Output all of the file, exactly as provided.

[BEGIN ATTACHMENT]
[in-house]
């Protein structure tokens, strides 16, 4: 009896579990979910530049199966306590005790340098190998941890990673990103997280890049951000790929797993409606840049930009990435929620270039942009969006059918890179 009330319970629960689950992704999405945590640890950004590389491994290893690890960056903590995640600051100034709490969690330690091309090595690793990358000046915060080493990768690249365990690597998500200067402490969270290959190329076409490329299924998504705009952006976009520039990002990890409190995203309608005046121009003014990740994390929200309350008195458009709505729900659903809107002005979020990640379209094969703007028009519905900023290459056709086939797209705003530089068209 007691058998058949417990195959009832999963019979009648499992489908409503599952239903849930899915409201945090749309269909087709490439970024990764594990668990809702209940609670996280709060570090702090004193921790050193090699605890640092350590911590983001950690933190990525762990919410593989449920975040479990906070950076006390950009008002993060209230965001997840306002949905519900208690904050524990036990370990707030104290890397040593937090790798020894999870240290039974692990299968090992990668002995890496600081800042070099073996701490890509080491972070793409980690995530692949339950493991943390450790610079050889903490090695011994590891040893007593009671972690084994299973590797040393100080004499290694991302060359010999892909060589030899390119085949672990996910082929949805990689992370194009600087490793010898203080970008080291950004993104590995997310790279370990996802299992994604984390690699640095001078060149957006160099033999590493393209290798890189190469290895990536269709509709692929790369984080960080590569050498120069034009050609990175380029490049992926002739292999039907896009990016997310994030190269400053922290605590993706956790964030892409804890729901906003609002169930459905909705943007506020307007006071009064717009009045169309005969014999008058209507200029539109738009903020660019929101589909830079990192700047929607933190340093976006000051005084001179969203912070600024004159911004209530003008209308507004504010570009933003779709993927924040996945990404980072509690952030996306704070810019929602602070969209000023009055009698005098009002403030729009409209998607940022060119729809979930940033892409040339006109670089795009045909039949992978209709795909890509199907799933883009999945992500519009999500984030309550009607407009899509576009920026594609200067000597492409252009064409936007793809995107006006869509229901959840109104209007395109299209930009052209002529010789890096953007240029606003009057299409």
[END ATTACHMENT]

[in-house]
């Protein structure tokens, strides 16, 4: 009896579990979910530049199966306590005790340098190998941890990673990103997280890049951000790929797993409606840049930009990435929620270039942009969006059918890179 009330319970629960689950992704999405945590640890950004590389491994290893690890960056903590995640600051100034709490969690330690091309090595690793990358000046915060080493990768690249365990690597998500200067402490969270290959190329076409490329299924998504705009952006976009520039990002990890409190995203309608005046121009003014990740994390929200309350008195458009709505729900659903809107002005979020990640379209094969703007028009519905900023290459056709086939797209705003530089068209 007691058998058949417990195959009832999963019979009648499992489908409503599952239903849930899915409201945090749309269909087709490439970024990764594990668990809702209940609670996280709060570090702090004193921790050193090699605890640092350590911590983001950690933190990525762990919410593989449920975040479990906070950076006390950009008002993060209230965001997840306002949905519900208690904050524990036990370990707030104290890397040593937090790798020894999870240290039974692990299968090992990668002995890496600081800042070099073996701490890509080491972070793409980690995530692949339950493991943390450790610079050889903490090695011994590891040893007593009671972690084994299973590797040393100080004499290694991302060359010999892909060589030899390119085949672990996910082929949805990689992370194009600087490793010898203080970008080291950004993104590995997310790279370990996802299992994604984390690699640095001078060149957006160099033999590493393209290798890189190469290895990536269709509709692929790369984080960080590569050498120069034009050609990175380029490049992926002739292999039907896009990016997310994030190269400053922290605590993706956790964030892409804890729901906003609002169930459905909705943007506020307007006071009064717009009045169309005969014999008058209507200029539109738009903020660019929101589909830079990192700047929607933190340093976006000051005084001179969203912070600024004159911004209530003008209308507004504010570009933003779709993927924040996945990404980072509690952030996306704070810019929602602070969209000023009055009698005098009002403030729009409209998607940022060119729809979930940033892409040339006109670089795009045909039949992978209709795909890509199907799933883009999945992500519009999500984030309550009607407009899509576009920026594609200067000597492409252009064409936007793809995107006006869509229901959840109104209007395109299209930009052209002529010789890096953007240029606003009057299409």